Do car engines suffer from wind chill?

Dear Tom and Ray:

I live in northeastern Iowa where the temperature can get to -30 and even colder with the wind chill. In the parking lot at work, most of my colleagues will back into the parking spaces on very cold days so that their car engines are pointed away from the wind. I believe wind only affects exposed skin, not metal. Can pointing your car away from the wind on a very cold day help ensure that it will start when you come out at the end of the day?

TOM: No, but it'll sure help that driver's door swing open once you get it ajar!

RAY: The wind will make the engine cool off faster. But once it cools off (and reaches equilibrium with the outside temperature) the wind has no effect.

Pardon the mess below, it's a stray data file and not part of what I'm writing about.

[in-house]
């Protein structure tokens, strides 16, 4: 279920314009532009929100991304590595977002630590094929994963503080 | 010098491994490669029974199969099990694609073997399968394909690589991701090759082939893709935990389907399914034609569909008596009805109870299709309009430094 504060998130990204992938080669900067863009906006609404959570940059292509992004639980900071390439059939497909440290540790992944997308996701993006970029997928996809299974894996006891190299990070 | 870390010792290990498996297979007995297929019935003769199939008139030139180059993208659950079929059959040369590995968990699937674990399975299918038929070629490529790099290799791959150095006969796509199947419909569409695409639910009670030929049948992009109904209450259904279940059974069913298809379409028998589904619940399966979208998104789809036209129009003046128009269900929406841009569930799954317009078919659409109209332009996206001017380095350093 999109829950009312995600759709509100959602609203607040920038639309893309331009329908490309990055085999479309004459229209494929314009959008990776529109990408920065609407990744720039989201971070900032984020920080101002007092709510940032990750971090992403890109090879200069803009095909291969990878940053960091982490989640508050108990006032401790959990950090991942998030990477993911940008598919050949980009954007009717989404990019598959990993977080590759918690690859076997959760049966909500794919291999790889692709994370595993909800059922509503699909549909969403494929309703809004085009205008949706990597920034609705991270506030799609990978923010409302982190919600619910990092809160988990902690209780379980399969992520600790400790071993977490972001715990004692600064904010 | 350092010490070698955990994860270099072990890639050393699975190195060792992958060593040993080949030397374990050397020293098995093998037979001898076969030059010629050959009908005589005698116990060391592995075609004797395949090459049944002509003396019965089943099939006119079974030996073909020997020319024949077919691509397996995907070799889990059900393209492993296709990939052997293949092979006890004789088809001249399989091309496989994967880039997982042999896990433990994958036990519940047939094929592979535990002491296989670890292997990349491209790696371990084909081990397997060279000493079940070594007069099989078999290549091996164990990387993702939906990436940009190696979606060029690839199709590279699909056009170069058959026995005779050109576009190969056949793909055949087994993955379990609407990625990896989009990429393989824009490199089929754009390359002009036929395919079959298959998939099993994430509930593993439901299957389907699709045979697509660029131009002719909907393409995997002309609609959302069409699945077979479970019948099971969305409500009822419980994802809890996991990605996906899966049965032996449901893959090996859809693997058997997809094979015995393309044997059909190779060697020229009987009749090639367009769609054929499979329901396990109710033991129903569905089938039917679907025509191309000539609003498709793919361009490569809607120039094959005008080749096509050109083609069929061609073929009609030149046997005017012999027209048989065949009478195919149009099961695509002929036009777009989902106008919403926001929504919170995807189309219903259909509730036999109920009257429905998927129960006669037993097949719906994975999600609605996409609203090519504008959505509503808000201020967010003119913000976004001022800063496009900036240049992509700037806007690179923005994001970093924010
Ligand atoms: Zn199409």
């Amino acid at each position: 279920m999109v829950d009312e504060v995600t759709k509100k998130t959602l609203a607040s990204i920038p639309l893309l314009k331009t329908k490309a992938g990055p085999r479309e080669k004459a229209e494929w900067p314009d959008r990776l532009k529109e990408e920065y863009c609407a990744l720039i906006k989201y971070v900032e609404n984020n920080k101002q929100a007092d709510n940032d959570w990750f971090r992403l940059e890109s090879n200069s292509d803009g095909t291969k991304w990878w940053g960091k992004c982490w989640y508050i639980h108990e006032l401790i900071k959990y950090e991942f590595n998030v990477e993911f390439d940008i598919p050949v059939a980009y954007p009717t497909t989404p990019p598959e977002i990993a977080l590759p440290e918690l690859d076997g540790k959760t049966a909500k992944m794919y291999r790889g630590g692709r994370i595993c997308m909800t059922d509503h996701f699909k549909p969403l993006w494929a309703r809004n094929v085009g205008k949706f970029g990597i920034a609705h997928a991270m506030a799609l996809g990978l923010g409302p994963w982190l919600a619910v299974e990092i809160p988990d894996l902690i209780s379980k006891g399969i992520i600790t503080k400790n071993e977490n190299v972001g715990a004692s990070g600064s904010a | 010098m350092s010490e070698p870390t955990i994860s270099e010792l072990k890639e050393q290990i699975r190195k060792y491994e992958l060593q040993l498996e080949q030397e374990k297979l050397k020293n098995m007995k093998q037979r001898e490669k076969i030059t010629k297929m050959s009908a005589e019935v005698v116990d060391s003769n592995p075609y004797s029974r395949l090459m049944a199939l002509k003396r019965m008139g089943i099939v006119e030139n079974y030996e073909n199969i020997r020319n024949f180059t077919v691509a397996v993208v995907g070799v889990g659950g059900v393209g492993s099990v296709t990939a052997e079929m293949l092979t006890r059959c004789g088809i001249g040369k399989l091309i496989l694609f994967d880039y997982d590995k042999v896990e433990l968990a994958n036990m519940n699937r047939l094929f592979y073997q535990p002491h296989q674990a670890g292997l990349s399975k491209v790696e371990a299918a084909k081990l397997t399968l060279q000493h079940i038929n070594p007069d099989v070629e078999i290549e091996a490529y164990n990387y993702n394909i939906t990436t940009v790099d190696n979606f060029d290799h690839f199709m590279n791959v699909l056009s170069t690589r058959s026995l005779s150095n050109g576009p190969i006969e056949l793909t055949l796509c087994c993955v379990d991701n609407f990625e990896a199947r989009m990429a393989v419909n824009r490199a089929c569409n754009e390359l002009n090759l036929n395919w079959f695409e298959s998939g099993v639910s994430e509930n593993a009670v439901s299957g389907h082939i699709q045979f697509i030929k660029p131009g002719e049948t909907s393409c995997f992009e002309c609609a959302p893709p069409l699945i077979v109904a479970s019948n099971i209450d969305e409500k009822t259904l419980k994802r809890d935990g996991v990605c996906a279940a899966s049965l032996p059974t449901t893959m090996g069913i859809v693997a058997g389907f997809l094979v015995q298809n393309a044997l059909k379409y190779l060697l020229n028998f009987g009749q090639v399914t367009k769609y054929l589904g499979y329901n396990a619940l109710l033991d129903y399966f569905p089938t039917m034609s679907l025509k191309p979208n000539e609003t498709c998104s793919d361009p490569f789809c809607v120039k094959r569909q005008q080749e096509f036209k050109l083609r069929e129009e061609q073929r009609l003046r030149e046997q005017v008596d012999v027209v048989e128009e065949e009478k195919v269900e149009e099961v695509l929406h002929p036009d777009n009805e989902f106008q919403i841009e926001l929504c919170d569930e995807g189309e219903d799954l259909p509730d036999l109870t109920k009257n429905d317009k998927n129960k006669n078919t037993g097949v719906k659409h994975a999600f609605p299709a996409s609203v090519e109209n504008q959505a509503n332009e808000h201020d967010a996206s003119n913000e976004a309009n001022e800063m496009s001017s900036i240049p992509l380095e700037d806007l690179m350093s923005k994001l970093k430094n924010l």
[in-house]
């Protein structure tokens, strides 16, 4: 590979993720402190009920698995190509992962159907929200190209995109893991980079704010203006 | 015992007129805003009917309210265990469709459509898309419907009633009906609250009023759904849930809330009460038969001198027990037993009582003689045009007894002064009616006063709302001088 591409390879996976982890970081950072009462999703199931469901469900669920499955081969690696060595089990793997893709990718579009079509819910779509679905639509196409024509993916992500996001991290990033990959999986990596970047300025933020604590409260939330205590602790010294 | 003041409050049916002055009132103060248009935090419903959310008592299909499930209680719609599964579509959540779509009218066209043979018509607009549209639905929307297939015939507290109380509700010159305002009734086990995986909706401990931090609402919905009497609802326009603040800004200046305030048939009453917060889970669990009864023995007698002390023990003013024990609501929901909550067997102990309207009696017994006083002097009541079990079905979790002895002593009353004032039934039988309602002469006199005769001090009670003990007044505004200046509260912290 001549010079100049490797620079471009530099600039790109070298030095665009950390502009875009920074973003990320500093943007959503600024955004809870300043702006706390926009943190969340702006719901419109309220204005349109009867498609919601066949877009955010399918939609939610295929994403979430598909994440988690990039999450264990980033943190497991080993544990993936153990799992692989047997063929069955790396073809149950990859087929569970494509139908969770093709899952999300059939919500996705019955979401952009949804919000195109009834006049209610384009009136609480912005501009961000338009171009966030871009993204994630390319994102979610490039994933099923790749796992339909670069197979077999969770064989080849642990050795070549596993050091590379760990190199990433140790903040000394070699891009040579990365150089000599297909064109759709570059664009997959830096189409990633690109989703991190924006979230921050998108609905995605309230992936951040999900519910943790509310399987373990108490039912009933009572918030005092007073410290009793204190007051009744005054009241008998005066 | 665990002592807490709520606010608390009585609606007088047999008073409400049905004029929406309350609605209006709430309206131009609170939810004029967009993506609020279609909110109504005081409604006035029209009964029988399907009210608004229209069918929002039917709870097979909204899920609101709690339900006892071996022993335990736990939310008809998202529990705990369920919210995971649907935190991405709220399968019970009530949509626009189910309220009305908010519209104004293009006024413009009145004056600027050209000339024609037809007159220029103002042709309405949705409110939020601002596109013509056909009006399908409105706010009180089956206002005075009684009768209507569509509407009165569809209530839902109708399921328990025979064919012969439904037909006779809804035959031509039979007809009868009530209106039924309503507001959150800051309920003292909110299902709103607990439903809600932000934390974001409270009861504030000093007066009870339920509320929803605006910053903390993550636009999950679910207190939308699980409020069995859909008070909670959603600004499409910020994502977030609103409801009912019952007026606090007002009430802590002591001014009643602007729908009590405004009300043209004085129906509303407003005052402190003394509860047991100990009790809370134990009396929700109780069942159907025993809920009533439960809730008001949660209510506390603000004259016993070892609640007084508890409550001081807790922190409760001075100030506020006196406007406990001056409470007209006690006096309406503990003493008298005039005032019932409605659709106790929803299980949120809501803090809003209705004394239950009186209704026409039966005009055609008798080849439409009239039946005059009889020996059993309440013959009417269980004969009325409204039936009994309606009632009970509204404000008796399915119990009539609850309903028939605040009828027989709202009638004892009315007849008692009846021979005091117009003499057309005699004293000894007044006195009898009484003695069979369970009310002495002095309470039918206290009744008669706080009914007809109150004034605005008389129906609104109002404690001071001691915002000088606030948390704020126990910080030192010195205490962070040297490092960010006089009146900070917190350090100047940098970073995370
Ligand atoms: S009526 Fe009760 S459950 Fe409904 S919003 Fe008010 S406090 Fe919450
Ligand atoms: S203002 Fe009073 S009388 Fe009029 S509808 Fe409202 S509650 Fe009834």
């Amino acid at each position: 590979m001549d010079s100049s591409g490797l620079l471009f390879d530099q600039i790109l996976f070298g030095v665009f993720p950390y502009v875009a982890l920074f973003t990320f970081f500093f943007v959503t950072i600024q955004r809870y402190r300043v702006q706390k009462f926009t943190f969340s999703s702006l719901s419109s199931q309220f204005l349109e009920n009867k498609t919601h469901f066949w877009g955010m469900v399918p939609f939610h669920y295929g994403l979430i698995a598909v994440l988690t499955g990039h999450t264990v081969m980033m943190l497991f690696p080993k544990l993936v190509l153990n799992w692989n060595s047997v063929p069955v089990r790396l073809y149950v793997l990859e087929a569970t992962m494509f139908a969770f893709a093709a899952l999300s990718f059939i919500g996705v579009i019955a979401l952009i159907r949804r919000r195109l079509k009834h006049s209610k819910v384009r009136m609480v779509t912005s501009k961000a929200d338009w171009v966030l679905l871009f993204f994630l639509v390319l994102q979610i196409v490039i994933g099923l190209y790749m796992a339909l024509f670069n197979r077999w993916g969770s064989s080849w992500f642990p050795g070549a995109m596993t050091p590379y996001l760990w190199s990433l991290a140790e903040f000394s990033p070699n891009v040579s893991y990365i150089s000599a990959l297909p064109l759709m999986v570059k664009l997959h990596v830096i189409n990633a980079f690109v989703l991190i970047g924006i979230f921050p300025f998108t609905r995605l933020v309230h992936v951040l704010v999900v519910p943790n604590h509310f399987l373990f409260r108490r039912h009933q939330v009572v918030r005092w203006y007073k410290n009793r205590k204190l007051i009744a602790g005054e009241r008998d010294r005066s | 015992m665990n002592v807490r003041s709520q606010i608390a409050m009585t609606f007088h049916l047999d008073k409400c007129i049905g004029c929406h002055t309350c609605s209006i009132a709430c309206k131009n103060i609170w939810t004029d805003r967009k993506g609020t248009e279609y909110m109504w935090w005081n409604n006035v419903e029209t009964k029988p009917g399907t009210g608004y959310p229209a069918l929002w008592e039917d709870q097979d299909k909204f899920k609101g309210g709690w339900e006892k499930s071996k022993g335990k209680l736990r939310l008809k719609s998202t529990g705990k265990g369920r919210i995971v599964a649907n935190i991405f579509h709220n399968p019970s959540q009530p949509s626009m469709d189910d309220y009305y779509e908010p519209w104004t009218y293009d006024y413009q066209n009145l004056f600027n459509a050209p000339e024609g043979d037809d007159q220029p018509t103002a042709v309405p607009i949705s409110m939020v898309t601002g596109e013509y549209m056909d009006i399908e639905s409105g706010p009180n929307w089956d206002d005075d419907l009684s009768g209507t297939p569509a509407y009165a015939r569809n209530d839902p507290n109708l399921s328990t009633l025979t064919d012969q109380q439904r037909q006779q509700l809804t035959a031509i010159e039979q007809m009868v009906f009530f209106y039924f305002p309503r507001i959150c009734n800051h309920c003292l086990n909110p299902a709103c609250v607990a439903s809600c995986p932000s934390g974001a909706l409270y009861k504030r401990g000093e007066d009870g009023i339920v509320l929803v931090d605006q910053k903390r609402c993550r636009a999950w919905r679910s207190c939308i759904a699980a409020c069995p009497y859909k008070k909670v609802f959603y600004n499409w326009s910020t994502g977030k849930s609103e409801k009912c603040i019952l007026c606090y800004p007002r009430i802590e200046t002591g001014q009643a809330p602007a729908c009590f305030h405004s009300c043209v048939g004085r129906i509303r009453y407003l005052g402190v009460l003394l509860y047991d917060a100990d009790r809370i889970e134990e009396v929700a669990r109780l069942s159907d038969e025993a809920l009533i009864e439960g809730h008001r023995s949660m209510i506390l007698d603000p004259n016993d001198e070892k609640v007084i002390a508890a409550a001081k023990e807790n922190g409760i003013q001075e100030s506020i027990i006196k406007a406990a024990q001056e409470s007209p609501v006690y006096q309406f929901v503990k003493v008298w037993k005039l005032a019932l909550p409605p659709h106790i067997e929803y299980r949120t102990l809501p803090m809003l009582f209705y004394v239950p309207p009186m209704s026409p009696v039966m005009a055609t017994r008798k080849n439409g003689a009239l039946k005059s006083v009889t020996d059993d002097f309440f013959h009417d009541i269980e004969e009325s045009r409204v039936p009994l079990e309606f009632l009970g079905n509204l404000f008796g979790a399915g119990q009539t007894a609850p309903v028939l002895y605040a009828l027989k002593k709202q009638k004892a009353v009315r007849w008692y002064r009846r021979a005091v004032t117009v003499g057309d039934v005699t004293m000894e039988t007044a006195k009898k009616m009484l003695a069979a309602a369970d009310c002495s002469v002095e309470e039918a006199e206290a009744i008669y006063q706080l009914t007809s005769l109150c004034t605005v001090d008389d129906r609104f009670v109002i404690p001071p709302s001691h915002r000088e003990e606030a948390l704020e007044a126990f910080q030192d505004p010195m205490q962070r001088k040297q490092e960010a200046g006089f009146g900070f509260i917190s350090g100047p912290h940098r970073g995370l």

TOM: Let's say you get to work at 9 AM and it's 20 degrees out. You park your car facing the wind, and your colleague Wanda parks her car facing away from the wind. By 11 AM, your engine is 20 degrees. By 11:30, Wanda's engine is 20 degrees. So by 5 PM when you both come out to start your cars, it makes no difference.

RAY: Now, if you were my brother, and you got to work at 11:30, and left at 2, you'd be well advised to park with the engine away from the wind. In fact, after reading your letter, my brother's been doing that for the last few days, and it's working well for him. Unfortunately, by the time he calculates the wind direction, calibrates his compass, and finds a directionally-correct parking space, it's already 1:30!
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